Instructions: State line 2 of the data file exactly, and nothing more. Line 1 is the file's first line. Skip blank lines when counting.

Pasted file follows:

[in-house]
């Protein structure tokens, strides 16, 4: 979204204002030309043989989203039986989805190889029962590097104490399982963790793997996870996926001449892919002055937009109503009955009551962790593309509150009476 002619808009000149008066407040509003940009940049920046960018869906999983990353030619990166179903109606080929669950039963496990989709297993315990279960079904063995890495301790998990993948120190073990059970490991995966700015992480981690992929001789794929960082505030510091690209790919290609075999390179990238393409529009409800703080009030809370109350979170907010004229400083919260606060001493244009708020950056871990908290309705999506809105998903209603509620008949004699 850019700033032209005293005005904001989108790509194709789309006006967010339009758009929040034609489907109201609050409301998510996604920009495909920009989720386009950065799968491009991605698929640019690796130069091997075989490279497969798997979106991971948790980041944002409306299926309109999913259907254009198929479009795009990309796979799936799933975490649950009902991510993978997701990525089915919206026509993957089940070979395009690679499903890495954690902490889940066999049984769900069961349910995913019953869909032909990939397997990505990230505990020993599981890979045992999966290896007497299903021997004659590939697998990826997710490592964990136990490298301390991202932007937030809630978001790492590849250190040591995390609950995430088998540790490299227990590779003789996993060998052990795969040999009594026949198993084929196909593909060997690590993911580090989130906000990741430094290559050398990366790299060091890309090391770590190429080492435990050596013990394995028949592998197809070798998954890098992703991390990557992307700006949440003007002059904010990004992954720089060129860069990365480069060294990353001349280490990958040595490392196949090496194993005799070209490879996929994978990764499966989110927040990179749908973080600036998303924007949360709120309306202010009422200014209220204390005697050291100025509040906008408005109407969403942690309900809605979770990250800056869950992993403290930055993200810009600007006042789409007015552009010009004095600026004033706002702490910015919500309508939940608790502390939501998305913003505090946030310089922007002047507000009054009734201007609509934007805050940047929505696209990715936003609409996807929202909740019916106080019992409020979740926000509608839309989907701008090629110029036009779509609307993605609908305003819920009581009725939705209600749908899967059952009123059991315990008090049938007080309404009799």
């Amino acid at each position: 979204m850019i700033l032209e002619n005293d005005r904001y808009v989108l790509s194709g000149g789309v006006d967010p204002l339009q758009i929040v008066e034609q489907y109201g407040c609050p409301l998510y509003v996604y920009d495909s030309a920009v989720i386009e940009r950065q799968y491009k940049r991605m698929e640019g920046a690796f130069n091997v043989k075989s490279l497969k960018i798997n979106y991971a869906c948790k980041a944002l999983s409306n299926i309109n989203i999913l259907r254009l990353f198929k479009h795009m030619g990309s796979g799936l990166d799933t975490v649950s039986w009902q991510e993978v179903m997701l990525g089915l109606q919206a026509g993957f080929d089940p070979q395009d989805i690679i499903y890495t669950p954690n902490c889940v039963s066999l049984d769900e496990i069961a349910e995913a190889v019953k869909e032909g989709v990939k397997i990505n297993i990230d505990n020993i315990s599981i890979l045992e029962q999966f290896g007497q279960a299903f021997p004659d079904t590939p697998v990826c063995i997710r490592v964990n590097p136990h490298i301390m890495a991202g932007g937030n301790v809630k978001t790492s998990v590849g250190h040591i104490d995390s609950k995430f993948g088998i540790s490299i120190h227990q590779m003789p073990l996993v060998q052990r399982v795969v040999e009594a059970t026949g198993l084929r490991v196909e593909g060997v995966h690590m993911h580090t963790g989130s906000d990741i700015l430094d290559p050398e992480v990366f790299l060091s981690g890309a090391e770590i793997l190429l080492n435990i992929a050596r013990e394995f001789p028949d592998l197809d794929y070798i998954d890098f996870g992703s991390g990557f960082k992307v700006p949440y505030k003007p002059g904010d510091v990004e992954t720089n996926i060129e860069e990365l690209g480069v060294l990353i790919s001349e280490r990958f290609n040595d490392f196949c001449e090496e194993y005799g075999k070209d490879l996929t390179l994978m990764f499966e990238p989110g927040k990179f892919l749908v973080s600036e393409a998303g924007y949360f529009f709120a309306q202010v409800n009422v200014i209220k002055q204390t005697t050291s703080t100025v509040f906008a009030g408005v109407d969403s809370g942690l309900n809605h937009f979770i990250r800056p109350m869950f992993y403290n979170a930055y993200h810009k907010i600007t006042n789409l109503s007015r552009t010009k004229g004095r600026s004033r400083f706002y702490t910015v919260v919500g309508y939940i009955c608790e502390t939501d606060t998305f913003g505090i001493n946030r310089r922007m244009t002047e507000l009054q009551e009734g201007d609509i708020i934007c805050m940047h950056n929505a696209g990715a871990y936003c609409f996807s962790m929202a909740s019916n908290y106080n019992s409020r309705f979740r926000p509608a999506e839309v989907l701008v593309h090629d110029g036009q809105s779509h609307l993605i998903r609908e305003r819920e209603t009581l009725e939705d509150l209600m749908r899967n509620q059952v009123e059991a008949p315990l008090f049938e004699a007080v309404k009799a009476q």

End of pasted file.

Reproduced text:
């Protein structure tokens, strides 16, 4: 979204204002030309043989989203039986989805190889029962590097104490399982963790793997996870996926001449892919002055937009109503009955009551962790593309509150009476 002619808009000149008066407040509003940009940049920046960018869906999983990353030619990166179903109606080929669950039963496990989709297993315990279960079904063995890495301790998990993948120190073990059970490991995966700015992480981690992929001789794929960082505030510091690209790919290609075999390179990238393409529009409800703080009030809370109350979170907010004229400083919260606060001493244009708020950056871990908290309705999506809105998903209603509620008949004699 850019700033032209005293005005904001989108790509194709789309006006967010339009758009929040034609489907109201609050409301998510996604920009495909920009989720386009950065799968491009991605698929640019690796130069091997075989490279497969798997979106991971948790980041944002409306299926309109999913259907254009198929479009795009990309796979799936799933975490649950009902991510993978997701990525089915919206026509993957089940070979395009690679499903890495954690902490889940066999049984769900069961349910995913019953869909032909990939397997990505990230505990020993599981890979045992999966290896007497299903021997004659590939697998990826997710490592964990136990490298301390991202932007937030809630978001790492590849250190040591995390609950995430088998540790490299227990590779003789996993060998052990795969040999009594026949198993084929196909593909060997690590993911580090989130906000990741430094290559050398990366790299060091890309090391770590190429080492435990050596013990394995028949592998197809070798998954890098992703991390990557992307700006949440003007002059904010990004992954720089060129860069990365480069060294990353001349280490990958040595490392196949090496194993005799070209490879996929994978990764499966989110927040990179749908973080600036998303924007949360709120309306202010009422200014209220204390005697050291100025509040906008408005109407969403942690309900809605979770990250800056869950992993403290930055993200810009600007006042789409007015552009010009004095600026004033706002702490910015919500309508939940608790502390939501998305913003505090946030310089922007002047507000009054009734201007609509934007805050940047929505696209990715936003609409996807929202909740019916106080019992409020979740926000509608839309989907701008090629110029036009779509609307993605609908305003819920009581009725939705209600749908899967059952009123059991315990008090049938007080309404009799």